I've had an Irish car bomb (which is dropping a shot of Jamesons into a glass of Guiness and drinking them together) and I believe that is considered a boilermaker. I've done a shot of Jack Daniels and chased with a beer and I believe that is also a boilermaker. Is there a true definition of what makes a boilermaker in terms of how you drink it? Is the definition only when you drop the shot into the beer or does the definition also include doing a shot and then chasing the shot with a beer?

  • We drank them in the 70s and called it a depthcharge. Commented Jun 6 at 16:22

2 Answers 2


What is the official way to drink a Boilermaker?

First of all there are two types of boilermakers.

A boilermaker can refer to two types of beer cocktail. In American terminology, the drink consists of a glass of beer and a shot of whiskey.1 The beer is either served as a chaser or mixed with the whiskey. When the beer is served as a chaser, the drink is often called simply a shot and a beer. In Philadelphia, it is commonly referred to as a Citywide Special. In Texas, it is known as a Two-Step. In parts of Florida, it is often referred to as a Git-Right.

Apparently there are also two ways to drink a Boilermaker. Neither one is official or wrong. It is up to the individual's choice.

There’s a large debate concerning how the boilermaker is supposed to be consumed. While the shot and beer combo might seem straightforward, there are actually several different methods for drinking it, and each one is readily accepted as the best way by those who do it – the only thing that most people agree on is that the shot must be whiskey.

The first method is your most basic, and the purists would have you believe it’s the classic: you drink the entire shot and then chase it with the beer. It’s that simple. However, as more high-end cocktail bars have also embraced the boilermaker, and thought more about the pairing of whiskey and beer, drinkers have taken to going back and forth between the two drinks, taking a sip of the shot and then a gulp of the beer, until each drink is finished.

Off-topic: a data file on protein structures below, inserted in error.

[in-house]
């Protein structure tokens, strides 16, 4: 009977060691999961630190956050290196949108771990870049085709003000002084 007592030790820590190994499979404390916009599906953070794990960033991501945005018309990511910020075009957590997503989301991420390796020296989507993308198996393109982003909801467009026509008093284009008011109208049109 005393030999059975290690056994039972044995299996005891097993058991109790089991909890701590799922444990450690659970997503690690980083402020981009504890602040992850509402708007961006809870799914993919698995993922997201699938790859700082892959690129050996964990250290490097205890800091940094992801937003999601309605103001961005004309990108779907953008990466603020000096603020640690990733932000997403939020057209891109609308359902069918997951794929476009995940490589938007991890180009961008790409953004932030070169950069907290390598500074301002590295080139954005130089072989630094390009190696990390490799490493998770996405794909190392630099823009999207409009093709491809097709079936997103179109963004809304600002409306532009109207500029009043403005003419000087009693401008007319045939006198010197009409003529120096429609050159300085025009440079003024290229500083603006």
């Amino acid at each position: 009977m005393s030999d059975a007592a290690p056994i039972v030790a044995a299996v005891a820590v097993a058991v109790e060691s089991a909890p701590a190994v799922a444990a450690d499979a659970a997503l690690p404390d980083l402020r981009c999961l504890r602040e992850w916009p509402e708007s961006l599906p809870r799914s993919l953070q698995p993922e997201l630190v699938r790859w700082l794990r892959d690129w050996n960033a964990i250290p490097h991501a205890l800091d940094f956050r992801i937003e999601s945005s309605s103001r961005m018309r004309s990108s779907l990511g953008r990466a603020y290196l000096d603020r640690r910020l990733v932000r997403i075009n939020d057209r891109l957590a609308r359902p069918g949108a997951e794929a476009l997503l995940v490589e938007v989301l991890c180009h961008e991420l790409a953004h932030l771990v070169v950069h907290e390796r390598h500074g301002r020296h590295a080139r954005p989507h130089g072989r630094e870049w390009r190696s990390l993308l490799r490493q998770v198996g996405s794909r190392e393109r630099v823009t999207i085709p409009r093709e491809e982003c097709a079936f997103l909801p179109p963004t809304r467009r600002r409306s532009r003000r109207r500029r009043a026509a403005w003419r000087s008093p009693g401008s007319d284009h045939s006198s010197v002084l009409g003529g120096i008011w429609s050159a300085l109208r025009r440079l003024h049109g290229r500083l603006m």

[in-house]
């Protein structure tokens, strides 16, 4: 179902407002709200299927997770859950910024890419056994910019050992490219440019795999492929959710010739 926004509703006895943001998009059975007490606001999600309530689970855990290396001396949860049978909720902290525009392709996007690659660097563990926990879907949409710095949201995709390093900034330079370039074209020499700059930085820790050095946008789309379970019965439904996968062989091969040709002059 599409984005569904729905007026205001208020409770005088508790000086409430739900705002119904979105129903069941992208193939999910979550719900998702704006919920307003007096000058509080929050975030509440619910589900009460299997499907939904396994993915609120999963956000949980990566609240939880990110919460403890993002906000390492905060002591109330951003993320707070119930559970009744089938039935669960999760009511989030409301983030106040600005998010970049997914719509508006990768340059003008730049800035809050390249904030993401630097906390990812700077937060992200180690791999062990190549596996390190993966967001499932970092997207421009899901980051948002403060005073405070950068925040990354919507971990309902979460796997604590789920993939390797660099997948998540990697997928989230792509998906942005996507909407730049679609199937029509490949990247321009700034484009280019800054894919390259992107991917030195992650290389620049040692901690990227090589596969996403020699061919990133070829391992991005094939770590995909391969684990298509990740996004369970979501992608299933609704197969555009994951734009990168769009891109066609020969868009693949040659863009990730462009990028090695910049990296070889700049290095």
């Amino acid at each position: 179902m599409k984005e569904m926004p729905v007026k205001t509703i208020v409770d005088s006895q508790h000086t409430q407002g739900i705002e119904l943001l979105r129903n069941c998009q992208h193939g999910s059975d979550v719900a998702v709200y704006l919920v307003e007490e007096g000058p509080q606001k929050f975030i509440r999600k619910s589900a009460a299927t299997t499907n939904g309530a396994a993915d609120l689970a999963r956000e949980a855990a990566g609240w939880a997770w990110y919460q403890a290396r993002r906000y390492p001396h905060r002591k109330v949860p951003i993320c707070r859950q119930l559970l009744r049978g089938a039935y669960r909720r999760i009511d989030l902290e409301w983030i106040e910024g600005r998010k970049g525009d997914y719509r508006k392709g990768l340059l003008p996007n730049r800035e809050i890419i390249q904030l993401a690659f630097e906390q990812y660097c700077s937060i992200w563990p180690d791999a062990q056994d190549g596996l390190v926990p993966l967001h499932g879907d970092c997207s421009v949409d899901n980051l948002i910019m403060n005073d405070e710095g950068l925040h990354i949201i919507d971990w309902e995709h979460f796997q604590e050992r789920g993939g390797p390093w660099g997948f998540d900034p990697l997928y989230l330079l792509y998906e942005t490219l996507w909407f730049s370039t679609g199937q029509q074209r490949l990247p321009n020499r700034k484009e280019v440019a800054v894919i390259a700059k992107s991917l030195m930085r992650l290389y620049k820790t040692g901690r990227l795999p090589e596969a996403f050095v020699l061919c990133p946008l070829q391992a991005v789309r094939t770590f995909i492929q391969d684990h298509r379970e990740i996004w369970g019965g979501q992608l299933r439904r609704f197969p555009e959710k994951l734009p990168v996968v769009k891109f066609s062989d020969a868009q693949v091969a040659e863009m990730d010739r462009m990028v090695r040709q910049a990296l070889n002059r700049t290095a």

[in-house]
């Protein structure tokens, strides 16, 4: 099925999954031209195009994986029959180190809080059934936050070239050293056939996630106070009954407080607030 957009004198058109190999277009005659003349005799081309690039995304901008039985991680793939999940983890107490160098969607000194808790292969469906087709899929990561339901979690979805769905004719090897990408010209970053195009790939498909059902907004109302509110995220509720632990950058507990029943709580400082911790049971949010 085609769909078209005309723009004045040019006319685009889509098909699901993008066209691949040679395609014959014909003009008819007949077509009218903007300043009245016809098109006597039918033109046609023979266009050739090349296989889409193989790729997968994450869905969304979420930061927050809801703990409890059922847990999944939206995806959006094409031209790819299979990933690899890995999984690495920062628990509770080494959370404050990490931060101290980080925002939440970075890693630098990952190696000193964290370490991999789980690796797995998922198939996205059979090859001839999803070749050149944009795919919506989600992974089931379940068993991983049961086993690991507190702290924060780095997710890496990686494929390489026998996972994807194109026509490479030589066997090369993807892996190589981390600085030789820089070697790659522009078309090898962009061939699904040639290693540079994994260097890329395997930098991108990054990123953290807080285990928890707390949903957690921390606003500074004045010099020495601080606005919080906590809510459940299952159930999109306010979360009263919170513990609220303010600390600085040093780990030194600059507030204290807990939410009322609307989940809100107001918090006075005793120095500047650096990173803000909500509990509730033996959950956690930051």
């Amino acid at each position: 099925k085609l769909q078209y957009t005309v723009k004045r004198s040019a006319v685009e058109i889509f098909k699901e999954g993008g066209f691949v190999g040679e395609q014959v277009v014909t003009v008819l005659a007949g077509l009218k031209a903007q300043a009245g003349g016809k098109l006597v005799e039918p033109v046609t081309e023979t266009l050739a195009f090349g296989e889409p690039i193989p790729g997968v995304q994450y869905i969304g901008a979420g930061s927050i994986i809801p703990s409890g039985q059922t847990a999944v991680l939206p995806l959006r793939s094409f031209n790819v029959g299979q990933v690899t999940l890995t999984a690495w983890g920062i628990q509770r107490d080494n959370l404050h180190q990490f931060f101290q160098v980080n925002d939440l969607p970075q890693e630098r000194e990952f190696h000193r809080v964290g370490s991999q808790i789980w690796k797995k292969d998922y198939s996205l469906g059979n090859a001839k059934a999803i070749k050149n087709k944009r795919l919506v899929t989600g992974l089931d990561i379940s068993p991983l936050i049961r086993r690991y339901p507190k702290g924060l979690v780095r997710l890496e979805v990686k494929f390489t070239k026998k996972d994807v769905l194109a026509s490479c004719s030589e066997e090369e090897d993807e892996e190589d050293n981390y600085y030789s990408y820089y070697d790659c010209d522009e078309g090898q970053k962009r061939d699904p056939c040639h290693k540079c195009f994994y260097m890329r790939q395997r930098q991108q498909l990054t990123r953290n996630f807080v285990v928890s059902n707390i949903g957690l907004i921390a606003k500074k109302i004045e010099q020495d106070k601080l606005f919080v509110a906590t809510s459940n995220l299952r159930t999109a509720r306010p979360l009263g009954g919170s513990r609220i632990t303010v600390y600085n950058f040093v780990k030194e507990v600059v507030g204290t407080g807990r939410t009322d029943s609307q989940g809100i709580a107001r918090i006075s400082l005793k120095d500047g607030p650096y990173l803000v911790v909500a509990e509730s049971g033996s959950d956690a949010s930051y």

But the most exciting way to drink a boilermaker has to be how it often goes down in London – a practice that is gaining popularity in the States as well – dropping the shot directly into the beer. A modification of this is pouring the shot into a beer can or bottle. Fans of this method say it’s the best way to see how the beer and whiskey interplay. Plus, who doesn’t love the sound of a shot glass full of whiskey dunking into a cold glass of beer? - The History Of The Boilermaker – Otherwise Known As A Shot And A Beer

The most traditional way to drink a boilermaker is as follows: The liquor is drunk in a single gulp and is then "chased" by the beer, which is sipped. Although no official way of drinking it exists The most traditional way would, in my mind, be more closer to an official manner of drinking it.

Here how the boilermaker possibly got its' name:

Stories are murky at best as to how the boilermaker first came into existence, but it’s pretty clear that the drink was originally consumed by blue collar workers at the end of a long shift – which is why it’s now become the shift drink of choice among bartenders. It’s believed the drink takes its name from the workers who built and maintained steam locomotives in the 1800s. These workers were known to head to the bar at the end of the shift, and a shot of whiskey with a beer became a staple for quickly easing the pain that came from a hard day of back-breaking labor. As it was the drink consumed by boilermakers, it took on the name as well. - The History Of The Boilermaker

The ingredients of the American version of a boilermaker.

The ingredients of the American version of a boilermaker: Whiskey and beer.

  • Thanks, this is a great answer! I live in Florida and cannot wait to go to a bar this weekend and order a Git-Right! Commented Dec 13, 2018 at 20:41
  • People were dropping the shot, glass and all, into the beer in the 1950s in the USA, according to my father. So, there is nothing new or gaining popularity about that way in the USA.
    – Bryan
    Commented Apr 8 at 17:32

In my lexicon, an Irish car bomb is guinness with a shot of bailey's irish cream and jameson dropped in. Two things to keep in mind with the addition of the irish cream: the cream will curdle quickly with the acidity of the beer, and don't chip your tooth on the shot glass. I foolishly made it once as a sipping drink and it formed a layer of foamy, curdled fat floating on top within 5 or so minutes.

Whichever "bomb" drink you choose to enjoy, please be very careful when the shot glass slides forward in the pint glass. I someone break their front tooth clean in half doing that. Much safer to do the shot then drink the beer.

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